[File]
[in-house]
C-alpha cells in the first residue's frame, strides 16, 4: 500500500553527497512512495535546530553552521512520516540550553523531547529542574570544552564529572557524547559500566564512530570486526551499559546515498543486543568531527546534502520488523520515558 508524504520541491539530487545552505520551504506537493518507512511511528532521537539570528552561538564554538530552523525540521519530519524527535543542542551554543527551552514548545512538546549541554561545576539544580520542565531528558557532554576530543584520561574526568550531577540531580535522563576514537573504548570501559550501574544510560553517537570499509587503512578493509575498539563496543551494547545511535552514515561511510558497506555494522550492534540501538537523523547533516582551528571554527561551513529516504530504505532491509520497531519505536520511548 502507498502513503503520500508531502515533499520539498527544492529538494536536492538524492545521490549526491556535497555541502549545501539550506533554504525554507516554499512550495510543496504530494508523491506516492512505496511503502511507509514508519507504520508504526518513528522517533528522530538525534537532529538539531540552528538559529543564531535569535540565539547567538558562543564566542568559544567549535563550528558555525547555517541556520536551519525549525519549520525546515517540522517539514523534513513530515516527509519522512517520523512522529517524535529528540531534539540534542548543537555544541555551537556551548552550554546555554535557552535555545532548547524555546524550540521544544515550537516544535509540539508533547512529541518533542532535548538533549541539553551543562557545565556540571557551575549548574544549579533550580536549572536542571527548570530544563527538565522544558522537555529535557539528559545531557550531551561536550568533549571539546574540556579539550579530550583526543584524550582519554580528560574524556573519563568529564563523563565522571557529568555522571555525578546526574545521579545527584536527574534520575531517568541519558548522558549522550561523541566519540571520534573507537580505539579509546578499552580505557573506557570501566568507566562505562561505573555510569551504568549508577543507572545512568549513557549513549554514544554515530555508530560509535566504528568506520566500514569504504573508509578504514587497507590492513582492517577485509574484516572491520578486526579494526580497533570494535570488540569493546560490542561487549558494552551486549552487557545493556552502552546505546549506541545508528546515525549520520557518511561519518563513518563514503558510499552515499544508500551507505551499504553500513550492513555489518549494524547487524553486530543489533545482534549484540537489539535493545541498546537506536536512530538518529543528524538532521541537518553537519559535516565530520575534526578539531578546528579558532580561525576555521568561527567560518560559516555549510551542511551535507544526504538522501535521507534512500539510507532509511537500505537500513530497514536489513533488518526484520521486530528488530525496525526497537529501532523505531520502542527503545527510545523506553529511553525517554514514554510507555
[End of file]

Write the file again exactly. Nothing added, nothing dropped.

[in-house]
C-alpha cells in the first residue's frame, strides 16, 4: 500500500553527497512512495535546530553552521512520516540550553523531547529542574570544552564529572557524547559500566564512530570486526551499559546515498543486543568531527546534502520488523520515558 508524504520541491539530487545552505520551504506537493518507512511511528532521537539570528552561538564554538530552523525540521519530519524527535543542542551554543527551552514548545512538546549541554561545576539544580520542565531528558557532554576530543584520561574526568550531577540531580535522563576514537573504548570501559550501574544510560553517537570499509587503512578493509575498539563496543551494547545511535552514515561511510558497506555494522550492534540501538537523523547533516582551528571554527561551513529516504530504505532491509520497531519505536520511548 502507498502513503503520500508531502515533499520539498527544492529538494536536492538524492545521490549526491556535497555541502549545501539550506533554504525554507516554499512550495510543496504530494508523491506516492512505496511503502511507509514508519507504520508504526518513528522517533528522530538525534537532529538539531540552528538559529543564531535569535540565539547567538558562543564566542568559544567549535563550528558555525547555517541556520536551519525549525519549520525546515517540522517539514523534513513530515516527509519522512517520523512522529517524535529528540531534539540534542548543537555544541555551537556551548552550554546555554535557552535555545532548547524555546524550540521544544515550537516544535509540539508533547512529541518533542532535548538533549541539553551543562557545565556540571557551575549548574544549579533550580536549572536542571527548570530544563527538565522544558522537555529535557539528559545531557550531551561536550568533549571539546574540556579539550579530550583526543584524550582519554580528560574524556573519563568529564563523563565522571557529568555522571555525578546526574545521579545527584536527574534520575531517568541519558548522558549522550561523541566519540571520534573507537580505539579509546578499552580505557573506557570501566568507566562505562561505573555510569551504568549508577543507572545512568549513557549513549554514544554515530555508530560509535566504528568506520566500514569504504573508509578504514587497507590492513582492517577485509574484516572491520578486526579494526580497533570494535570488540569493546560490542561487549558494552551486549552487557545493556552502552546505546549506541545508528546515525549520520557518511561519518563513518563514503558510499552515499544508500551507505551499504553500513550492513555489518549494524547487524553486530543489533545482534549484540537489539535493545541498546537506536536512530538518529543528524538532521541537518553537519559535516565530520575534526578539531578546528579558532580561525576555521568561527567560518560559516555549510551542511551535507544526504538522501535521507534512500539510507532509511537500505537500513530497514536489513533488518526484520521486530528488530525496525526497537529501532523505531520502542527503545527510545523506553529511553525517554514514554510507555